13. Final check
Finished with the cleaning? You can now take your caravan to the storage with peace of mind. But still consider the following:
- Leave cupboards, door and windows slightly ajar in the storage. This will prevent condensation and mould in the caravan. Don’t open the windows too wide or you may be visited by mice.
- Take a photo of the caravan before it goes into storage. If any damage occurs while in storage you can easily use the photos to prove this.
- Caravan in storage? Great! But don’t ignore the other camping equipment; the awning, windshields, cushions, barbecue, coffee machine etc. also deserve a long life!
Tips for cleaning your motorhome
You can use the checklist for caravans above when cleaning your motorhome. Add the following points to the list
- Empty the fuel tank completely. This will prevent condensation in the tank.
- Do not engage the handbrake, but put the motorhome in gear. At the start of the following season, do not initially use the brake. Drive a short distance very carefully and then brake. If you use the brakes too soon, they may jam. It’s a good idea to put a brake wedge in front of one of the wheels.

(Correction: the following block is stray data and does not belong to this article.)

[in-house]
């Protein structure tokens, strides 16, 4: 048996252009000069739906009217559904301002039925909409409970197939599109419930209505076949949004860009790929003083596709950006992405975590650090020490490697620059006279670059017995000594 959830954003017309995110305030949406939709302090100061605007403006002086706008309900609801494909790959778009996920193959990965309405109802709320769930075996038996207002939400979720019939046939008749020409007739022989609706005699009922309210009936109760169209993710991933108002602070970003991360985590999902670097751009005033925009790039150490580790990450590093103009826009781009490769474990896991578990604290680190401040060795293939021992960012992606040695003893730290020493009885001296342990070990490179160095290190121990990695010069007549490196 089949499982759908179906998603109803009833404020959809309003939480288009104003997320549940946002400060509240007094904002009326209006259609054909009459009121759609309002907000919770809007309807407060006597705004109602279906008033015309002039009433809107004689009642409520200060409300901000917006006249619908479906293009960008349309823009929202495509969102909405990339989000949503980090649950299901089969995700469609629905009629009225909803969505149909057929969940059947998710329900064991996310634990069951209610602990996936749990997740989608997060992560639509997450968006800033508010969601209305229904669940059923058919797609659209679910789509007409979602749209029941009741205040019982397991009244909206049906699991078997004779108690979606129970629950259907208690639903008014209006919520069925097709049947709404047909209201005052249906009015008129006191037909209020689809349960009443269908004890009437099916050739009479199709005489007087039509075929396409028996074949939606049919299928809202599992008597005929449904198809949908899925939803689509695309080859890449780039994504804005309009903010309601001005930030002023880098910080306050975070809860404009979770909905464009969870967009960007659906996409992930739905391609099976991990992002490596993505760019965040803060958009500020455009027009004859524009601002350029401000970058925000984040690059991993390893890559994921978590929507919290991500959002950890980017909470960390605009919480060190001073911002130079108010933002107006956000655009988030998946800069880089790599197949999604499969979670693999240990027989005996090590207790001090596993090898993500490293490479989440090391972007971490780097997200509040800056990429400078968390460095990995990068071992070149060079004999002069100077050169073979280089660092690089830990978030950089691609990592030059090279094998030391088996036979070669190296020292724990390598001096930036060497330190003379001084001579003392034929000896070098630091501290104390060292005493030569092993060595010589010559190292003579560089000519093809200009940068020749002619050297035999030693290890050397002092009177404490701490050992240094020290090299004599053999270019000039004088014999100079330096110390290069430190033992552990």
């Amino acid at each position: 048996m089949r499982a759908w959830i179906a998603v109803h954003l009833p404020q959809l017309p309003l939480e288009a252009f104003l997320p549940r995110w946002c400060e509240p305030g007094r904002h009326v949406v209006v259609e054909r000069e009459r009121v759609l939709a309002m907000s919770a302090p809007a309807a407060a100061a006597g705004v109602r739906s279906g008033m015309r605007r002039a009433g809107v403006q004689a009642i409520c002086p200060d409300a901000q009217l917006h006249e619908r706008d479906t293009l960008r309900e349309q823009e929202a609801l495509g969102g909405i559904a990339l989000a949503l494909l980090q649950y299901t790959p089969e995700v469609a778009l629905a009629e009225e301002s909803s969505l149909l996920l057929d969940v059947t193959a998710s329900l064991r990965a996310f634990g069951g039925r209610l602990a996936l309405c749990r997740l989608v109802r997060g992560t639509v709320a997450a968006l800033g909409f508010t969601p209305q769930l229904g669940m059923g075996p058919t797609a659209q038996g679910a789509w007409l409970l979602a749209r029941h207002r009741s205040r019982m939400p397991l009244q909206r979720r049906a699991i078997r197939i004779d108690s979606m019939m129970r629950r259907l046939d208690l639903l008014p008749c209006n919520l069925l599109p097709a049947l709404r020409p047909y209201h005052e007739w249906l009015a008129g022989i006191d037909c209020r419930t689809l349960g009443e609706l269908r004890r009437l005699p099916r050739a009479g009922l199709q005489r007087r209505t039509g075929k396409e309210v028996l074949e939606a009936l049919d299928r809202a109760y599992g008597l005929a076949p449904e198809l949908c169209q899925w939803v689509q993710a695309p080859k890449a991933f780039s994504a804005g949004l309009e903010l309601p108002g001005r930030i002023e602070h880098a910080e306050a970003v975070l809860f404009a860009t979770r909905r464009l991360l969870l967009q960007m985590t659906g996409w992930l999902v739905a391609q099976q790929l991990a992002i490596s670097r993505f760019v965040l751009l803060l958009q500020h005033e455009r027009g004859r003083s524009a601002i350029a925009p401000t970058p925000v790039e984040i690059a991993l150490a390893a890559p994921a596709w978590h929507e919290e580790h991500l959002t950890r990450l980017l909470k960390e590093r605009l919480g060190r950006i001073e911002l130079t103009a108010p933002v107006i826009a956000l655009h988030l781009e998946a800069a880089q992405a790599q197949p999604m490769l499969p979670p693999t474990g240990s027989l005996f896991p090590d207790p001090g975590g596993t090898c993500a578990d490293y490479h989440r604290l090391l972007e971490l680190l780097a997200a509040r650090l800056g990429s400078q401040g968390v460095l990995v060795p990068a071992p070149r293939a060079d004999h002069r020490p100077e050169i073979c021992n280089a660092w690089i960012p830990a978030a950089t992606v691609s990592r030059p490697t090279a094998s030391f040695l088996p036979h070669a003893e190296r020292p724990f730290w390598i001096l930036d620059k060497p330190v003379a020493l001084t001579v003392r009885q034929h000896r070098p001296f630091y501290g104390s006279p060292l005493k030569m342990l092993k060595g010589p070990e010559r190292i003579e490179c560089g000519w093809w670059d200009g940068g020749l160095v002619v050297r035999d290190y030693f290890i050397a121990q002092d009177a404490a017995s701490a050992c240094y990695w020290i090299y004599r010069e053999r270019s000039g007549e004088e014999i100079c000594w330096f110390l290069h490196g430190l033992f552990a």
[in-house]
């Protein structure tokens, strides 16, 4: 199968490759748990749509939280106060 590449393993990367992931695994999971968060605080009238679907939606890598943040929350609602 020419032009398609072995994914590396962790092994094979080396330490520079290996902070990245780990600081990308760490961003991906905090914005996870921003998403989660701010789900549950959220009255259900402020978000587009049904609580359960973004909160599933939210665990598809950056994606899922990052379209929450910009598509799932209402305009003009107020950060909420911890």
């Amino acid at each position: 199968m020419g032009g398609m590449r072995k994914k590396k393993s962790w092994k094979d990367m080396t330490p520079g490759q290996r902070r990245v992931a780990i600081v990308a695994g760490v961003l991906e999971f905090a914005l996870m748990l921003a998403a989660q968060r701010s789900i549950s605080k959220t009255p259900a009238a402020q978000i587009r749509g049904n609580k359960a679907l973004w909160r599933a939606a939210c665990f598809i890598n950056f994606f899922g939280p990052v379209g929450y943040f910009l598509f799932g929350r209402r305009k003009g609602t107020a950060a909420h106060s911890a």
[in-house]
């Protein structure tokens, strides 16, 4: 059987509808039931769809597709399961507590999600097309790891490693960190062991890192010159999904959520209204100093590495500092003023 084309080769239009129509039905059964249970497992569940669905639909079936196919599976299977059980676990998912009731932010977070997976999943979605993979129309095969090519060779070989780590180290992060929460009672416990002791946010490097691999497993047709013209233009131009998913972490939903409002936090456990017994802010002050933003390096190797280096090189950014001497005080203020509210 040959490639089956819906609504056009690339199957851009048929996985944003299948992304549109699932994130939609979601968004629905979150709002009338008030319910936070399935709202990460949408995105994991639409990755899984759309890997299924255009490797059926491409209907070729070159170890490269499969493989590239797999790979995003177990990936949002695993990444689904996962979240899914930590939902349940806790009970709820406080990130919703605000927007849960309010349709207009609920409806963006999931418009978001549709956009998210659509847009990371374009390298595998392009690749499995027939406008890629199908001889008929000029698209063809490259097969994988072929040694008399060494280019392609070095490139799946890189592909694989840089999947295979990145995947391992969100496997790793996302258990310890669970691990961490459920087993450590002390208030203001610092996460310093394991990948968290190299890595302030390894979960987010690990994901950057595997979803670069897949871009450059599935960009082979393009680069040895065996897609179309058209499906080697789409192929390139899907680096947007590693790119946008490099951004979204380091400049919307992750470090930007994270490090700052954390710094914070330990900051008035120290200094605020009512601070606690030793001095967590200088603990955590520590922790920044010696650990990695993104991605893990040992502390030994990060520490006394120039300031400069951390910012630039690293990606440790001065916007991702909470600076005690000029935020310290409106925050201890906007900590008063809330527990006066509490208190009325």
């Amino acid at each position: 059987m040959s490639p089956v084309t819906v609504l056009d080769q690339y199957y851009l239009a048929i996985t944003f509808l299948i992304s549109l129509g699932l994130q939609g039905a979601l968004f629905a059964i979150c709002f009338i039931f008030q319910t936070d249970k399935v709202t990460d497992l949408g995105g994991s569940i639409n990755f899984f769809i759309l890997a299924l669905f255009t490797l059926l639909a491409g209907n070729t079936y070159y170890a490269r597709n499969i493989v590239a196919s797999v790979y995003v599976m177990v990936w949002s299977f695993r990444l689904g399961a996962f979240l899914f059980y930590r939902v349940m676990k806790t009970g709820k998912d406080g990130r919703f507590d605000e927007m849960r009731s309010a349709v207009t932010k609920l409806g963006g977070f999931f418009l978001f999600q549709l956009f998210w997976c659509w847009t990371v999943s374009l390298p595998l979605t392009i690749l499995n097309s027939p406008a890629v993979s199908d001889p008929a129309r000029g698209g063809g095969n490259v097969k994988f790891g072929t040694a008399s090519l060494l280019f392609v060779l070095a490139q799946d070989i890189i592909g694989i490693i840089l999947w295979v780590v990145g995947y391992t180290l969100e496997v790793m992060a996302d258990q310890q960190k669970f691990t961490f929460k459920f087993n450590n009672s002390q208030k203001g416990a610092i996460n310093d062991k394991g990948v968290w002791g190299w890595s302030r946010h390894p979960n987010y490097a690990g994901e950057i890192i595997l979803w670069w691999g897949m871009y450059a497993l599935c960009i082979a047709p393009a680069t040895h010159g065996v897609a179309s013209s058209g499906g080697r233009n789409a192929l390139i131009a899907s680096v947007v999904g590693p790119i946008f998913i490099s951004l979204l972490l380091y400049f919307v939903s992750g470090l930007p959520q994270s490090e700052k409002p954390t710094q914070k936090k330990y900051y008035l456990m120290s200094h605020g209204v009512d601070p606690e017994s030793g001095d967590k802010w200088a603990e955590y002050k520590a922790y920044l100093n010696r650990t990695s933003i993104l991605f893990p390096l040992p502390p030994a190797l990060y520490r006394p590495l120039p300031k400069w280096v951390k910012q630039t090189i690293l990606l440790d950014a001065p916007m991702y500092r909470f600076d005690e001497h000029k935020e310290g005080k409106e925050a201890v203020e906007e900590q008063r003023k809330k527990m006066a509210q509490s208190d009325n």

- Check the antifreeze level in the cooling system against frost resistance, and if necessary fill it up.
Washing your motorhome or caravan in a carwash
If you’re not in a position to clean the motorhome or caravan yourself, or if you prefer not to do so, you might want to choose to use a drive-through carwash. But don’t just drive in, the following points are extremely important:
- Ask the manufacturer if you can take your camping equipment through a carwash. Not all models are suitable for this! If an awning has been fitted on the side, make sure that this is suitable. If in doubt, never use a carwash.
- Ask the carwash whether they have special programmes for a motorhome and/or a caravan.
- Thinking of using a high- pressure hose? Check whether the motorhome or caravan can withstand this. Be sure when using a high-pressure hose to take care with the outside and the windows. Take care not to damage the thin layer of paint on your motorhome or caravan.
Tips for cleaning your tent
If you go camping with a tent only, maintenance would seem at first sight to be more straightforward. But a good tent also needs some care and attention. If you’re not careful, the tent may lose it waterproofing, for example. Follow these useful tips and enjoy your tent for much longer.
Before you go home
Prevention is better than cure. You can already take the lifespan of your tent into account while on the campsite. Consider the following points.